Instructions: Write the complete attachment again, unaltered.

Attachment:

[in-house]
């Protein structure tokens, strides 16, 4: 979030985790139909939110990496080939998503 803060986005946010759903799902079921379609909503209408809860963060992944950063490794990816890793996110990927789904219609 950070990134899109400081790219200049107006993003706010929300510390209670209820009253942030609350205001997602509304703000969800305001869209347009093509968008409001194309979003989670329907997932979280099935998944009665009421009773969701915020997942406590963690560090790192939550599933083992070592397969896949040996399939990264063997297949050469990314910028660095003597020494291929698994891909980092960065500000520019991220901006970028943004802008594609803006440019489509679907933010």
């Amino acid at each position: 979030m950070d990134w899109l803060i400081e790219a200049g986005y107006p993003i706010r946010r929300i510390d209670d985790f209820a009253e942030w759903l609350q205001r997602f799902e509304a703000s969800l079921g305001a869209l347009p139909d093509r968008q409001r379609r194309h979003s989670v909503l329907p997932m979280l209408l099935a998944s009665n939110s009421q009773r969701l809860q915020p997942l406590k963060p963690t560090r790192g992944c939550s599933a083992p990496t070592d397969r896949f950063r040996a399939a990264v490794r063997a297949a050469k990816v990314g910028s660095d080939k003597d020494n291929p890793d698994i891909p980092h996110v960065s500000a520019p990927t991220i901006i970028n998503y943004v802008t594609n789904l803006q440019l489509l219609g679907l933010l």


[in-house]
């Protein structure tokens, strides 16, 4: 979030985790139909939110990496080939998503 803060986005946010759903799902079921379609909503209408809860963060992944950063490794990816890793996110990927789904219609 950070990134899109400081790219200049107006993003706010929300510390209670209820009253942030609350205001997602509304703000969800305001869209347009093509968008409001194309979003989670329907997932979280099935998944009665009421009773969701915020997942406590963690560090790192939550599933083992070592397969896949040996399939990264063997297949050469990314910028660095003597020494291929698994891909980092960065500000520019991220901006970028943004802008594609803006440019489509679907933010």
């Amino acid at each position: 979030m950070d990134w899109l803060i400081e790219a200049g986005y107006p993003i706010r946010r929300i510390d209670d985790f209820a009253e942030w759903l609350q205001r997602f799902e509304a703000s969800l079921g305001a869209l347009p139909d093509r968008q409001r379609r194309h979003s989670v909503l329907p997932m979280l209408l099935a998944s009665n939110s009421q009773r969701l809860q915020p997942l406590k963060p963690t560090r790192g992944c939550s599933a083992p990496t070592d397969r896949f950063r040996a399939a990264v490794r063997a297949a050469k990816v990314g910028s660095d080939k003597d020494n291929p890793d698994i891909p980092h996110v960065s500000a520019p990927t991220i901006i970028n998503y943004v802008t594609n789904l803006q440019l489509l219609g679907l933010l």